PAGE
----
Modern technologies depend on the battery, but the increasing necessity to incorporate more significant renewable energy sources is driving technological change.
FREMONT, CA: Modern technology highly depends on the simple battery, a simple device whose chemical reactions create a flood of electrons in a circuit that can control anything from consumer electronics like phones and laptops to much larger entities, including electric cars. The electric vehicle's growth has led to a significant increase in energy storage demand, especially for rechargeable lithium-ion (Li-ion) batteries.
A recent study by the European Patent Office (EPO) and the International Energy Agency (IEA) on battery and electricity storage developments revealed that, as shown by patenting activities, energy storage developed at an average annual pace of 14 percent between 2005 and 2018, grew four times faster than the average of other fields of technology.
Batteries are responsible for almost 90 percent of all energy storage patenting operations due to Li-ion batteries' developments in consumer electronics and electric vehicles (EV). Since 2005, Li-ion technology has powered most battery innovation, accounting for 45 percent of every battery cell-related patenting activity in 2018, compared to 7 percent for cells based on other chemicals.
As the most critical catalyst for Li-ion-related innovations, EVs overtook consumer electronics. The development of new Li-ion chemicals, which are expected to increase power output, longevity, speed of charge and discharge, and recyclability, has led to electric mobility. These technologies have also had a positive knock-on impact on stationary applications, such as controlling electricity grids.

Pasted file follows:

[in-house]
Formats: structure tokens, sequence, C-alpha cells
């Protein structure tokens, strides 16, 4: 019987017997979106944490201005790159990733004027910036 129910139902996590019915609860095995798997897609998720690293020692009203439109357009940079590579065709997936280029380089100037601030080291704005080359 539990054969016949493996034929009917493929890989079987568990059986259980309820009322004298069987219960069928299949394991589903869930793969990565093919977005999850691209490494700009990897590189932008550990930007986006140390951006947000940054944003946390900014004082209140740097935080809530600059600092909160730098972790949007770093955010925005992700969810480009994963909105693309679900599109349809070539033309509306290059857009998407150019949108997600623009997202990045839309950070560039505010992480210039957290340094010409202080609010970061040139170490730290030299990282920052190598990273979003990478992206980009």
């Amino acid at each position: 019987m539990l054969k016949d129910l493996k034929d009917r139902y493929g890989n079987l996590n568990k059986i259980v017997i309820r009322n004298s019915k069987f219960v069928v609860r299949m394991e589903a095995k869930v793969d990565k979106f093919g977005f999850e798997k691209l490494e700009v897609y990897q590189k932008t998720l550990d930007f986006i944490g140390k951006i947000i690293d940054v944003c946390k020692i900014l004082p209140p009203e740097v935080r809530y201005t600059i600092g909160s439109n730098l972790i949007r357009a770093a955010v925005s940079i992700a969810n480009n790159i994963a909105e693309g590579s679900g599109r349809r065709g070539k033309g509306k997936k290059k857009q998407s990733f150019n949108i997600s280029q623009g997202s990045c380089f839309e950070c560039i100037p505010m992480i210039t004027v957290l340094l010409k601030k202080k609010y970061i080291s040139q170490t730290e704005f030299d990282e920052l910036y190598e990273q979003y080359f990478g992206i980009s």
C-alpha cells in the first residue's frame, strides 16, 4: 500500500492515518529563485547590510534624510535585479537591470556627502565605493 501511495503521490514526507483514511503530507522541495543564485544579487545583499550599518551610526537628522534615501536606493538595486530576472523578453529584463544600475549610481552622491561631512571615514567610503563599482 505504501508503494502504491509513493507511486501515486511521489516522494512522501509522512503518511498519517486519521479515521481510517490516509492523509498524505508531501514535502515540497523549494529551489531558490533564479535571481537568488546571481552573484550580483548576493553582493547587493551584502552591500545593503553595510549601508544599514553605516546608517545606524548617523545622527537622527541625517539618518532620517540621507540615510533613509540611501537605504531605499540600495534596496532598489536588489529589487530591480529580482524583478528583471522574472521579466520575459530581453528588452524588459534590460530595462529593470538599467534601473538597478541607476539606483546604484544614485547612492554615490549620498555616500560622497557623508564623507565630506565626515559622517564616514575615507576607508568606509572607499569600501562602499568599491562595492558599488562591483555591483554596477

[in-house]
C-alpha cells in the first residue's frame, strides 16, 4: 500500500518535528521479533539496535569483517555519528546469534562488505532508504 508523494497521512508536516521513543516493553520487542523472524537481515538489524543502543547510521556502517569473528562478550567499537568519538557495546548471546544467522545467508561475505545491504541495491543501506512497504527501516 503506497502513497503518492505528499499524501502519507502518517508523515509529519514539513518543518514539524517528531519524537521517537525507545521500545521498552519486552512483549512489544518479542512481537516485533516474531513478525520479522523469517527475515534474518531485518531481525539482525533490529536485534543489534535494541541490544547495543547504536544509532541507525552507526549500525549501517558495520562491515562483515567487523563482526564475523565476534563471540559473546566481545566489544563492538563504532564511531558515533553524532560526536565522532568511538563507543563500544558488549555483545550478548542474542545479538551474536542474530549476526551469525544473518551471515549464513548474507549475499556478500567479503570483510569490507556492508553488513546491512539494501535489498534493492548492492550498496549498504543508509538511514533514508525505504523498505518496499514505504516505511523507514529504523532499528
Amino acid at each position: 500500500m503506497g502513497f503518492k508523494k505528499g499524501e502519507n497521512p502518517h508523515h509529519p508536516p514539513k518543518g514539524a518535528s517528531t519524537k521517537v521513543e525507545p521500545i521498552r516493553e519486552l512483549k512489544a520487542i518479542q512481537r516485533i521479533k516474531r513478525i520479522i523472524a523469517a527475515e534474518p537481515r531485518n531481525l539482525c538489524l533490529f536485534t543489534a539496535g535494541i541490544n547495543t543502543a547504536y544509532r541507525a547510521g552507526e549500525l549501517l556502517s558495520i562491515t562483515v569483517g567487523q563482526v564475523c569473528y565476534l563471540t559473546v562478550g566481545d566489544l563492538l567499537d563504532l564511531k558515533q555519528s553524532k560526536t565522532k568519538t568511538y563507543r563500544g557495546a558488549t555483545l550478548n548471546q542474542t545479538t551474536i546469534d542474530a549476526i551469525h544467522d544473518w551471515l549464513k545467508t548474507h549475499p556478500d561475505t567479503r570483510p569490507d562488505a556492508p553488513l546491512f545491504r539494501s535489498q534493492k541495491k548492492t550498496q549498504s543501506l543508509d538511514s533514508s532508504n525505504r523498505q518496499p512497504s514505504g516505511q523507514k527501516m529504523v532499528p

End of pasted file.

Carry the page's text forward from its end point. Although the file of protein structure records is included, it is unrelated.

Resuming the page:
Clean Energy Transition
The increasing necessity to incorporate more significant amounts of renewable energy sources, such as wind and solar, into electricity networks drives technological change. Batteries are a heavy and expensive way to store energy on-board vehicles, so improved storage solutions that allow vast quantities of renewable energy to be incorporated into the system as a whole will go a long way to reducing the use of fossil fuels.
If people move toward renewable energy technology and more balanced energy targets, creating better and cheaper electricity storage is a critical future challenge. To achieve this, by 2040, nearly 10,000 gigawatt-hours of batteries and other types of energy storage are required globally, fifty times the current demand growth.